“It couldn’t be…,”
“I don’t remember it that way…”
Or negate the issue at hand altogether?
Do you have an immediate excuse, or
Do you begin with
“I thought…,”
“That’s the way I was shown…”,
“That’s stupid”,
“Well… if…”
“I wasn’t my fault because…”
How many of these are familiar:
“I’m not the only one, yesterday in our meeting…”
“What about the time you…”
Or do you simply change the subject, “OK, but the file you asked me about is…”
Dodge It
Do you stay silent?
Do you walk away?
Do you announce, “I’m not talking about this right now.”
I am learning how to approach another person with a problem-
using “I” statements, stating how I am feeling and being affected,
owning my part in the problem if I have any,
being open to listen to the person and come to some kind of mutual agreement.
If I am inviting the person to discuss this matter, I must be aware of the 4 Deadly “Ds” and be ready to respond to their reaction with empathy, by noticing and asking if the person being confronted is feeling uneasy, or confused, or alarmed. Then noticing what is important to them at this moment, i.e., being heard, or wanting respect, even reassurance. This is extending empathy to the person who is being confronted.
If I am the one who is being confronted can I recognize my immediate reaction style and become present. Our brains are designed to detect danger, even perceived emotional danger. When I feel my own heartbeat begin to pound and my mind race I need a process to stay in the moment and reflect on how I am feeling. The first thing is to remember to breathe, …breathe deeply and notice what is happening within me. This calms my central nervous system and slows down the “Deadly D’s”. As the recipient of the invitation to talk with the other person I may feel threatened. Recognizing that feeling of threat and knowing that connection or equality is important to me at that moment, is what Rosenberg calls, giving ourselves empathy. Internally it could sound like,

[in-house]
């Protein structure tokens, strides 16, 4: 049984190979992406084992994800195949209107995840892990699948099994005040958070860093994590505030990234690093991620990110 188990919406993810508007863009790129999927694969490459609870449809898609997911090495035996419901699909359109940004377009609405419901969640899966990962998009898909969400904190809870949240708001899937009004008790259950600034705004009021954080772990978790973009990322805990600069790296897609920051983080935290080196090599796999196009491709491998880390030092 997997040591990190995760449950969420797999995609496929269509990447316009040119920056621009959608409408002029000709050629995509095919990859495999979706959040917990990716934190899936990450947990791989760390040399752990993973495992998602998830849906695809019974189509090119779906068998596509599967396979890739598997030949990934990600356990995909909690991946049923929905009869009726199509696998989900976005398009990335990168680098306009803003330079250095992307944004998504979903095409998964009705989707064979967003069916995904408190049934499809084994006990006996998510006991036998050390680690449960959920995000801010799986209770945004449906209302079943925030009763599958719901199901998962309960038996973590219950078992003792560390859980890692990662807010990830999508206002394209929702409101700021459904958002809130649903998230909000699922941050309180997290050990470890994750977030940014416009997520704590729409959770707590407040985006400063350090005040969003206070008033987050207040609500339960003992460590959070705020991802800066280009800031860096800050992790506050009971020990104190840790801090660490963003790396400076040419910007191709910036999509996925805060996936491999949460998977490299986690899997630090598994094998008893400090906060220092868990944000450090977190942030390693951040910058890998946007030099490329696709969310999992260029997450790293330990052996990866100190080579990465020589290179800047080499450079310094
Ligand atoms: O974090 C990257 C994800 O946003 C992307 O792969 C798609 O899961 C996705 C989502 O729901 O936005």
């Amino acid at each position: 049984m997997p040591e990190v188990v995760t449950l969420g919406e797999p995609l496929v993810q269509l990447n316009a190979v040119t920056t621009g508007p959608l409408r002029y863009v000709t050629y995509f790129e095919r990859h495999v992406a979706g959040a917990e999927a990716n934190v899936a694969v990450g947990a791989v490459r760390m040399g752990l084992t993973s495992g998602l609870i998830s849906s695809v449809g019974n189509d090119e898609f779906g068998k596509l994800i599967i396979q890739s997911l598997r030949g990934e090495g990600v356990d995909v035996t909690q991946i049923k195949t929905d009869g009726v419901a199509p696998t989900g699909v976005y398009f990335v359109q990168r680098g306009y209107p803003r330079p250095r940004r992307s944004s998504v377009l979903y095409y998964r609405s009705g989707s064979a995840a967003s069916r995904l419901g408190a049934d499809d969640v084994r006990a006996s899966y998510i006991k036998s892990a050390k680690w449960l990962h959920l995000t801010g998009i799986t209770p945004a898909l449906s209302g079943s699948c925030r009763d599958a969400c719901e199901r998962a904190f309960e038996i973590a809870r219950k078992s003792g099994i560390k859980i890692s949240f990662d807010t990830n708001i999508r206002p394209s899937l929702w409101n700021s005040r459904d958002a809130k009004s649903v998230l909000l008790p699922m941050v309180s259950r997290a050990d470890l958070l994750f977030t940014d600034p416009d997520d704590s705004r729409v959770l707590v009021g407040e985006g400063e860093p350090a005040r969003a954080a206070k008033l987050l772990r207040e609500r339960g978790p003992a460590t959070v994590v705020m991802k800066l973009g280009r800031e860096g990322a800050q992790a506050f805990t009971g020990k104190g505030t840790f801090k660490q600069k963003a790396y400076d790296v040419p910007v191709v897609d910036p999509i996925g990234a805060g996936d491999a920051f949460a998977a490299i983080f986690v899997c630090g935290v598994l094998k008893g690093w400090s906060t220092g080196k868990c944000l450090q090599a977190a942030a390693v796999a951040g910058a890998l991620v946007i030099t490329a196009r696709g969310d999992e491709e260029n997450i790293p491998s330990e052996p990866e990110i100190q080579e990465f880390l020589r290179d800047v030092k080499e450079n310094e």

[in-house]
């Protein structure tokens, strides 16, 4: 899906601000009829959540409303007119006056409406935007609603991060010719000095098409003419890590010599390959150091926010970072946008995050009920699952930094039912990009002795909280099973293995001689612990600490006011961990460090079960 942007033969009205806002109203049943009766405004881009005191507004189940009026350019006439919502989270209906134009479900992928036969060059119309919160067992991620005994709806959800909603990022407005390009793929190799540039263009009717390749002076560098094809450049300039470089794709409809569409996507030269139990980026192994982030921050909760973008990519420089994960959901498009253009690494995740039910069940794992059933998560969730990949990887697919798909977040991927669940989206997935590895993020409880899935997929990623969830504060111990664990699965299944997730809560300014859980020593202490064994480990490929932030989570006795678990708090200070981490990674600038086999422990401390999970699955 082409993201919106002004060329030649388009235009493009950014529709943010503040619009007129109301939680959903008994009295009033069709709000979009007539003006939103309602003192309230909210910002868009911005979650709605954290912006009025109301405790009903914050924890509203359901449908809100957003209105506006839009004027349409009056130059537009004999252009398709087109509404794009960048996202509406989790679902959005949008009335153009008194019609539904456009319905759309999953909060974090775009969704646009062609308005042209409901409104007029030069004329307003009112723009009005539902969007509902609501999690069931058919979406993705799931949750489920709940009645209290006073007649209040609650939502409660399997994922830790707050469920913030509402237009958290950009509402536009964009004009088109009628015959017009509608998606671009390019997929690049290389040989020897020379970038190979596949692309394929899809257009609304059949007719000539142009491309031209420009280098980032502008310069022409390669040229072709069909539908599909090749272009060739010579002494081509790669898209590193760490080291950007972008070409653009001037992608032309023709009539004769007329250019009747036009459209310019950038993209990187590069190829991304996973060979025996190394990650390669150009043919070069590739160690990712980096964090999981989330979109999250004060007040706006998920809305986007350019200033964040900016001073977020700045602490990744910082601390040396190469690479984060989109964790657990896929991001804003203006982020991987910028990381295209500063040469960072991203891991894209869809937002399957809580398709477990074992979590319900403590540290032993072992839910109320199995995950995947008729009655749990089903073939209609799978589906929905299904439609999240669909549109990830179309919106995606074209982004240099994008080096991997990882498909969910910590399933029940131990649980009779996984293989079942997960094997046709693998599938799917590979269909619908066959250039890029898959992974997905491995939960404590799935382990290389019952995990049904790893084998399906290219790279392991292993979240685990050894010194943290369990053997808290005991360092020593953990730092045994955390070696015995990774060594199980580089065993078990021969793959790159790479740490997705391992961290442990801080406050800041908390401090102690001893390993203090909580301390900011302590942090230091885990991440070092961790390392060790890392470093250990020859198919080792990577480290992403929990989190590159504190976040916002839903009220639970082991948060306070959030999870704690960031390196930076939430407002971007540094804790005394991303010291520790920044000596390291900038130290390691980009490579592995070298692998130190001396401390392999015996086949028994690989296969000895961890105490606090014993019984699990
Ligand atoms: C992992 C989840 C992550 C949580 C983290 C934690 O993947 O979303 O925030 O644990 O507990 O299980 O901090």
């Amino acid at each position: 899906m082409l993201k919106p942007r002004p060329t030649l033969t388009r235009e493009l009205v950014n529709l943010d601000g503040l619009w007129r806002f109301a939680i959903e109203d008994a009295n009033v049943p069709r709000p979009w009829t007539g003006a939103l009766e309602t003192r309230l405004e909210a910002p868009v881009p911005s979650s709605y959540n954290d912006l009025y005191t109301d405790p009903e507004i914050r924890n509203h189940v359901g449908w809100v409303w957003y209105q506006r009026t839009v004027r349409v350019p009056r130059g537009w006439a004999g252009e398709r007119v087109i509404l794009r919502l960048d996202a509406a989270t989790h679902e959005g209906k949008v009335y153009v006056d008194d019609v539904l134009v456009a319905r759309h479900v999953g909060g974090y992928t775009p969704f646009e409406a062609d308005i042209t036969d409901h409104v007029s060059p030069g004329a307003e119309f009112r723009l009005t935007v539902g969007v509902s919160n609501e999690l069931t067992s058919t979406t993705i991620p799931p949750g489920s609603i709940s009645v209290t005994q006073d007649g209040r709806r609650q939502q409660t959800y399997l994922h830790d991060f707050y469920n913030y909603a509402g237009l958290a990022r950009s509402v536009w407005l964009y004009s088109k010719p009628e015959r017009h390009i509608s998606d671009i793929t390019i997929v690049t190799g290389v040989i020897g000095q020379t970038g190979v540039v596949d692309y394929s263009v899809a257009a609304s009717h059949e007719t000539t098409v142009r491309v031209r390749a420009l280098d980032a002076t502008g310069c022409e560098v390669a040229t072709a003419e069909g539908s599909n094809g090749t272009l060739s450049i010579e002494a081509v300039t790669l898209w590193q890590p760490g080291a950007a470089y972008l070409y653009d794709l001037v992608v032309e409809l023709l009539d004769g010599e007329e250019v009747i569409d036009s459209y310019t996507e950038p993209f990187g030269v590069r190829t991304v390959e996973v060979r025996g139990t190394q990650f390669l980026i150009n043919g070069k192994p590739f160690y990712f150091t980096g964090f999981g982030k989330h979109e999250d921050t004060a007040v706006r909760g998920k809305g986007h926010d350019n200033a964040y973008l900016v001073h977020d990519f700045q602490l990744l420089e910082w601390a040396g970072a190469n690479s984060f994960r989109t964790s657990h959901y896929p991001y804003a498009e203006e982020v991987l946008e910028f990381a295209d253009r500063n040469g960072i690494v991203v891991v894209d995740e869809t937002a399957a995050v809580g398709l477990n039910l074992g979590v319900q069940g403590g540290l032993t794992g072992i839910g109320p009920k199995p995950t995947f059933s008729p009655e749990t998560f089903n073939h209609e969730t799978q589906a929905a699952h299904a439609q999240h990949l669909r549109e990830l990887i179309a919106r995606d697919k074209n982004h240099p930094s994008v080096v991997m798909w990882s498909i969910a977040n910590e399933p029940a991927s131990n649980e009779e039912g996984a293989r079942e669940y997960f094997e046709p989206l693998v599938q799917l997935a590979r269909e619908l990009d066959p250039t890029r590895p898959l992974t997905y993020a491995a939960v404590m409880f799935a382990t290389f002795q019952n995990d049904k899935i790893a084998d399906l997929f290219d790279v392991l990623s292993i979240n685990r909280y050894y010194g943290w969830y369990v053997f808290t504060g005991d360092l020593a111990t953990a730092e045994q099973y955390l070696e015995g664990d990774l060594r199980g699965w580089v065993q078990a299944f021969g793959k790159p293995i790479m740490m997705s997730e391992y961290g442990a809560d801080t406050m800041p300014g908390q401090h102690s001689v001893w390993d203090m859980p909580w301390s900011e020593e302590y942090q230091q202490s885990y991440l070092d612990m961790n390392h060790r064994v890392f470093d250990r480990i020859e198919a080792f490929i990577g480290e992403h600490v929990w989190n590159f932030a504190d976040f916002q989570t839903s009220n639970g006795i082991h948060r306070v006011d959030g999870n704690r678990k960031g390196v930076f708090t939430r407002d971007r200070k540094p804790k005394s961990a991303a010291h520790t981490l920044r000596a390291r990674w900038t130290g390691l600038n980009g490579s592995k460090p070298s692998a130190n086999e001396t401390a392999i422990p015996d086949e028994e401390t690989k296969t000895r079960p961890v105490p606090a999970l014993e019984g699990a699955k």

• “Yikes I’m nervous, I’m feeling scared, I need reassurance, safety right now”. I’m willing to ask for more information, and listen to this issue and recognize I am meeting my need for integrity and cooperation by working with this person.”
And I can ask to deal with this in an hour or so, meeting my need for clarity, and choice.”
Those Keep Calm slogans come to mind.
Keep Calm and Carry On.
Whether you find yourself in the position of confronting an issue that needs to be resolved or you are being confronted,
B r e a t h e. Signal your nervous system to be calm.
B r e a t h e. Allow your thoughts to slow down and become present.
B r e a t h e. Give yourself some empathy.
It is both courageous and difficult to confront or be confronted. Bring up some empathy for that other person the confronter or the confronted. Both have a need for mutuality, connection, and authenticity, consideration. Finding this common starting place will allow you to be present, listen to the words, listen to the intent. And when any one of the Deadly “Ds” show up.
B r e a t h e.
I am always interested in what came up for you when you began reading. Do you have other effective tools in dealing with uncomfortable conversations? You can share them by emailing me at: [email protected]
Until then, may you know the deepest levels of peace….
B r e a t h e
Pamela Van Nest CPCC, ACC, GCC
to schedule a complementary call with me.
I am convinced there is a deep source of wisdom and knowing, deep within you, just waiting to be heard.

User Comments

4 Replies